Sasha Ahmed, a 23-year-old law student living in London, has noticed something about the Desi (South Asian) guys she dates. “It’s really weird!” she laughs, as she describes their short, faded haircuts and closely trimmed black beards. Some turn up to dates wearing athleisure, gold chains and Air Force Ones. “They think it’s subtle,” she says with a deep sigh. But it’s obvious: “They’re trying to look like Drake.”
It’s not just the aesthetic that’s a giveaway. Ahmed has noticed the guys also try to live up to Drake’s lyrics. “Sometimes it’s the way they act [on dates],” she says. “There’s this cocky kind of swagger, their attempt to use [London] street language, even how they walk. Sometimes they try to be charming but it comes across as really awkward, and they all seem to be mama’s boys… or, at least, really dependent on their moms.”
The trend of South Asian men in their teens and twenties trying to imitate the Toronto-born rapper is so common it’s become a meme.
“Desi guys quoting Drake about only loving their beds and their mamas is so funny lmao pls y’all don’t even love ur mamas, you just love the love they give you,” wrote @hellohafsa in 2018. Another Twitter user, @rnaansi, asked in June, “Why do brown dudes like drake so much? what is it about this rich and attractive light skin black man that resonates so much with you broke busted desi men?”
And no more is this evident than on dating apps. “Eight out of 10 times, when I see a Desi guy on a dating app, he’ll have a Drake lyric in his bio,” says Amira Habib, 23, who works as a secretary for a London-based cosmetics company. “There was one guy whose bio said ‘I like it when money makes a difference but don’t make you different,’ and when we went on the date I ended up paying for the entire dinner because he his credit card kept getting declined. And then I found out that he was working for his parents, and the car he was driving (a Mercedes Benz) was actually his dad’s.” Priya Shah, 28, who works in marketing in New York City, had similar observations. “I was looking exclusively for Desi guys,” she tells me over WhatsApp, “and so many of them had Drake lyrics in their ‘about me’ sections, or when you look at what kind of music they liked, at the top it would always be Drake.” It wasn’t just musical taste either, Priya adds. “They had looks that were influenced by Drake. The same kind of beard, chains, the bomber jacket. There was one guy who I matched with, just so I could ask him if he was a professional Drake impersonator!” (He did not respond and unmatched her within minutes.)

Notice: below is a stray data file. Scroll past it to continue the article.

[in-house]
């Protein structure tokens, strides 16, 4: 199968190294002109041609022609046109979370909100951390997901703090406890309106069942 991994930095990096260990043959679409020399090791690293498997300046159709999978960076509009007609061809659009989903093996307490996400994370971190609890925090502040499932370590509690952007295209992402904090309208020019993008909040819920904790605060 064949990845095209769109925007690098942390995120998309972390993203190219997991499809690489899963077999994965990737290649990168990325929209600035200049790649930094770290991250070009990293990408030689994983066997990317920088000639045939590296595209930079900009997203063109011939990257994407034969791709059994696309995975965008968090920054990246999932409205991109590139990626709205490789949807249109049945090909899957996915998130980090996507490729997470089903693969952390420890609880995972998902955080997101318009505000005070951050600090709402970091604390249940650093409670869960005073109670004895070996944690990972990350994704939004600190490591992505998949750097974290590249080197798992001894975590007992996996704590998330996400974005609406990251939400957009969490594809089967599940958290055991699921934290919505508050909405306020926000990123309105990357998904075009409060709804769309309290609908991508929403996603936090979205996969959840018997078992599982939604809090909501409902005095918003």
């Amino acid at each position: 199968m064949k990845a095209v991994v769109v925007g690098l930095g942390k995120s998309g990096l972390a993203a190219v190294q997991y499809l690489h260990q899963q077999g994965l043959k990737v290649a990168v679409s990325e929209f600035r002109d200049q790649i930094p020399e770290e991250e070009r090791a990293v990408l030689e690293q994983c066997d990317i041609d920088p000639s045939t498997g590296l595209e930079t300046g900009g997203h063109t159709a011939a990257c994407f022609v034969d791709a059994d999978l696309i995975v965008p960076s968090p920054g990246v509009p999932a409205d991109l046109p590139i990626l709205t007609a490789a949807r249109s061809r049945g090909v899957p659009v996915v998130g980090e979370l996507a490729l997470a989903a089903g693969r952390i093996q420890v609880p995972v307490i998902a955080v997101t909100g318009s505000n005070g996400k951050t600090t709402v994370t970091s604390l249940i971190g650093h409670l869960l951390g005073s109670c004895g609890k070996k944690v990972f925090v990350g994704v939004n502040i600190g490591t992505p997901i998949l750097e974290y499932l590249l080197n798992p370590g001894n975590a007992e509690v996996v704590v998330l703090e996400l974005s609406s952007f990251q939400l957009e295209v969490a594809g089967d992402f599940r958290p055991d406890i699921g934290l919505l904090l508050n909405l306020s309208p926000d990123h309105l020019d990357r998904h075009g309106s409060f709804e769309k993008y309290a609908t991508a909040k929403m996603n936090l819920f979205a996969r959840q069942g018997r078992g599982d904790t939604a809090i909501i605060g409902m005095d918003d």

What do so many Desi men in Europe and North America see in Drake? The actor-turned-rapper’s mainstream popularity may not have hit until he dropped Take Care in 2011, but his influence resonated much earlier among Desi guys. In early 2010, South Asian Muslim friends of mine discovered Drake, not through his music videos but via an “Islamic” remix of “Forever” that went viral, in which Drake’s opening verse about getting rich and putting down his haters was replaced by lines about how devout they were as Muslims. “Last name ever, first name greatest/ Like a sprained ankle, boy, I ain’t nothing to play with” became “Last word, religion, first word, greatest/ Like I broke my wudu, boy, ain’t nothin to pray with.”
The video, shot on a grainy camera, featured four South Asian men wearing oversized jeans and baggy T-shirts while sporting clean-cut “my parents expect me to go to law school” haircuts, awkwardly rapping about how much they loved God and Islam. It was one of the first signs that Drake would have a profound cultural impact on young brown guys living in the West.